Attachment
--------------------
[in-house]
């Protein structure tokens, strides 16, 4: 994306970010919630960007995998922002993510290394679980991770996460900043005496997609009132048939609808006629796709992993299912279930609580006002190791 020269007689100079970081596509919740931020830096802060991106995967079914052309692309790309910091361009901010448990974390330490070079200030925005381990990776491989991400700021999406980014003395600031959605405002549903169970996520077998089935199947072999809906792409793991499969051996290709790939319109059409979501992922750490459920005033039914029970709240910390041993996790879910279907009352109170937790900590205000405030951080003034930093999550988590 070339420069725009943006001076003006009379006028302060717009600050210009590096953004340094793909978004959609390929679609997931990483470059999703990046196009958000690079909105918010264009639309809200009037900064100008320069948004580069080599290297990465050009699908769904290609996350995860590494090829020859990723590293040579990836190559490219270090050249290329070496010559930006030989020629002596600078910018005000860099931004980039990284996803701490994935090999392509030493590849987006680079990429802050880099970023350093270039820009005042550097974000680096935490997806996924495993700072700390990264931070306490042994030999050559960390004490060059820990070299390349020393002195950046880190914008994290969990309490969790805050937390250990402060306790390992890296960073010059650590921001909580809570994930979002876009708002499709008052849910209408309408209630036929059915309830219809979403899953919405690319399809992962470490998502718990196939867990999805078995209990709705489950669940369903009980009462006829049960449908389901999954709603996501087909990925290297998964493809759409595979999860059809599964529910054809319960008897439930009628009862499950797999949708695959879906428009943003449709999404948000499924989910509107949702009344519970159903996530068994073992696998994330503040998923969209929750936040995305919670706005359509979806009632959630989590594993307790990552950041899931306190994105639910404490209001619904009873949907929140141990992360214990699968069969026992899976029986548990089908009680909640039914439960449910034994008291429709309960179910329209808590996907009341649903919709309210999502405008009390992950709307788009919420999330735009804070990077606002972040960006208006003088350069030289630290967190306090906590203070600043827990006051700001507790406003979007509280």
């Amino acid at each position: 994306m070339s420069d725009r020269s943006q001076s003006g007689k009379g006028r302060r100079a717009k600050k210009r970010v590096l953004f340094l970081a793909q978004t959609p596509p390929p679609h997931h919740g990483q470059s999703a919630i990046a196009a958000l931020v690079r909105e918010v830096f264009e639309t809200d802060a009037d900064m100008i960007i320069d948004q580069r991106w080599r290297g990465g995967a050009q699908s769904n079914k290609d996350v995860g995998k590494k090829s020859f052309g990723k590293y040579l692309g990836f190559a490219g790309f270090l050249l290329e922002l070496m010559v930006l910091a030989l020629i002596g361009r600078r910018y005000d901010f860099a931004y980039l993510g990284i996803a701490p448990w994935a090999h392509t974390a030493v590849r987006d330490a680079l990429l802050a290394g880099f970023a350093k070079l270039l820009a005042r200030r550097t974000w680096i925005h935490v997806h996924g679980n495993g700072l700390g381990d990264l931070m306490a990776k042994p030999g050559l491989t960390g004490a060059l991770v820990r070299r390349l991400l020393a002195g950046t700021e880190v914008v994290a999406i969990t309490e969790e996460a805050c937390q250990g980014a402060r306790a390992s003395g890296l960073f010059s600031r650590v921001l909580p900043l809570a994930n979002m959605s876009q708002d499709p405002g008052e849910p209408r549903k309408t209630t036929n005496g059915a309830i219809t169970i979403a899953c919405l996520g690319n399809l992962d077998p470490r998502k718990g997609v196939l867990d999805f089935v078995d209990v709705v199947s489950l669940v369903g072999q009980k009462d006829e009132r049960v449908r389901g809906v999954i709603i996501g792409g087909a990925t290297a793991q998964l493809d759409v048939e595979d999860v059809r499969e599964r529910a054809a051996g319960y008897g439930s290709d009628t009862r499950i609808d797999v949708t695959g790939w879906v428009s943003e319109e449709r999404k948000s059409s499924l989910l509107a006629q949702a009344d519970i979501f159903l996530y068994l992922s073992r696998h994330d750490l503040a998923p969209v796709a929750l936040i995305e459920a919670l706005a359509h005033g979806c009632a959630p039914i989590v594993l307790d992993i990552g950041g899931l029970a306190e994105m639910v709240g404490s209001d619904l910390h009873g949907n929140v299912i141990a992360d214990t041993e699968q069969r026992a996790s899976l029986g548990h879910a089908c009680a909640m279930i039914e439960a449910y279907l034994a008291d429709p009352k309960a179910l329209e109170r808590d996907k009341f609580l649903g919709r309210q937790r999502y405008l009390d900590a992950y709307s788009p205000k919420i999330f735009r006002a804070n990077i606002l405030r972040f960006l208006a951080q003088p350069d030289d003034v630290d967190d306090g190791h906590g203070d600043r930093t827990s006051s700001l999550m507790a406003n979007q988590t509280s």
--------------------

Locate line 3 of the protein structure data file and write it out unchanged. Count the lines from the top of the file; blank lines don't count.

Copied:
């Amino acid at each position: 994306m070339s420069d725009r020269s943006q001076s003006g007689k009379g006028r302060r100079a717009k600050k210009r970010v590096l953004f340094l970081a793909q978004t959609p596509p390929p679609h997931h919740g990483q470059s999703a919630i990046a196009a958000l931020v690079r909105e918010v830096f264009e639309t809200d802060a009037d900064m100008i960007i320069d948004q580069r991106w080599r290297g990465g995967a050009q699908s769904n079914k290609d996350v995860g995998k590494k090829s020859f052309g990723k590293y040579l692309g990836f190559a490219g790309f270090l050249l290329e922002l070496m010559v930006l910091a030989l020629i002596g361009r600078r910018y005000d901010f860099a931004y980039l993510g990284i996803a701490p448990w994935a090999h392509t974390a030493v590849r987006d330490a680079l990429l802050a290394g880099f970023a350093k070079l270039l820009a005042r200030r550097t974000w680096i925005h935490v997806h996924g679980n495993g700072l700390g381990d990264l931070m306490a990776k042994p030999g050559l491989t960390g004490a060059l991770v820990r070299r390349l991400l020393a002195g950046t700021e880190v914008v994290a999406i969990t309490e969790e996460a805050c937390q250990g980014a402060r306790a390992s003395g890296l960073f010059s600031r650590v921001l909580p900043l809570a994930n979002m959605s876009q708002d499709p405002g008052e849910p209408r549903k309408t209630t036929n005496g059915a309830i219809t169970i979403a899953c919405l996520g690319n399809l992962d077998p470490r998502k718990g997609v196939l867990d999805f089935v078995d209990v709705v199947s489950l669940v369903g072999q009980k009462d006829e009132r049960v449908r389901g809906v999954i709603i996501g792409g087909a990925t290297a793991q998964l493809d759409v048939e595979d999860v059809r499969e599964r529910a054809a051996g319960y008897g439930s290709d009628t009862r499950i609808d797999v949708t695959g790939w879906v428009s943003e319109e449709r999404k948000s059409s499924l989910l509107a006629q949702a009344d519970i979501f159903l996530y068994l992922s073992r696998h994330d750490l503040a998923p969209v796709a929750l936040i995305e459920a919670l706005a359509h005033g979806c009632a959630p039914i989590v594993l307790d992993i990552g950041g899931l029970a306190e994105m639910v709240g404490s209001d619904l910390h009873g949907n929140v299912i141990a992360d214990t041993e699968q069969r026992a996790s899976l029986g548990h879910a089908c009680a909640m279930i039914e439960a449910y279907l034994a008291d429709p009352k309960a179910l329209e109170r808590d996907k009341f609580l649903g919709r309210q937790r999502y405008l009390d900590a992950y709307s788009p205000k919420i999330f735009r006002a804070n990077i606002l405030r972040f960006l208006a951080q003088p350069d030289d003034v630290d967190d306090g190791h906590g203070d600043r930093t827990s006051s700001l999550m507790a406003n979007q988590t509280s």